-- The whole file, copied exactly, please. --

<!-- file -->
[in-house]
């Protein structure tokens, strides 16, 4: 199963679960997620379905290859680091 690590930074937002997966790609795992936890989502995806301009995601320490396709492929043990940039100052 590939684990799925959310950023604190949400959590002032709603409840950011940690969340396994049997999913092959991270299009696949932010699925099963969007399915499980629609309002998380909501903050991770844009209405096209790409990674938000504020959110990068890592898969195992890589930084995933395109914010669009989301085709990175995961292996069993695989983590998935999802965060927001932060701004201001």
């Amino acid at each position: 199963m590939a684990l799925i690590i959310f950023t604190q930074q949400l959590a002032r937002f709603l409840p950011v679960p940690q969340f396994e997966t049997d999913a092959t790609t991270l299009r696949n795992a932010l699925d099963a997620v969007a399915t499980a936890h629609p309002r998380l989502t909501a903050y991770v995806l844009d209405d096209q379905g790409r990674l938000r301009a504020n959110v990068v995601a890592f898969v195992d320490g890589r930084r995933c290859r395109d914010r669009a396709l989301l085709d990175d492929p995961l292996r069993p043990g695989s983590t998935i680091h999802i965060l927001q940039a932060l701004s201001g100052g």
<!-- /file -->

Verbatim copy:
[in-house]
């Protein structure tokens, strides 16, 4: 199963679960997620379905290859680091 690590930074937002997966790609795992936890989502995806301009995601320490396709492929043990940039100052 590939684990799925959310950023604190949400959590002032709603409840950011940690969340396994049997999913092959991270299009696949932010699925099963969007399915499980629609309002998380909501903050991770844009209405096209790409990674938000504020959110990068890592898969195992890589930084995933395109914010669009989301085709990175995961292996069993695989983590998935999802965060927001932060701004201001």
């Amino acid at each position: 199963m590939a684990l799925i690590i959310f950023t604190q930074q949400l959590a002032r937002f709603l409840p950011v679960p940690q969340f396994e997966t049997d999913a092959t790609t991270l299009r696949n795992a932010l699925d099963a997620v969007a399915t499980a936890h629609p309002r998380l989502t909501a903050y991770v995806l844009d209405d096209q379905g790409r990674l938000r301009a504020n959110v990068v995601a890592f898969v195992d320490g890589r930084r995933c290859r395109d914010r669009a396709l989301l085709d990175d492929p995961l292996r069993p043990g695989s983590t998935i680091h999802i965060l927001q940039a932060l701004s201001g100052g």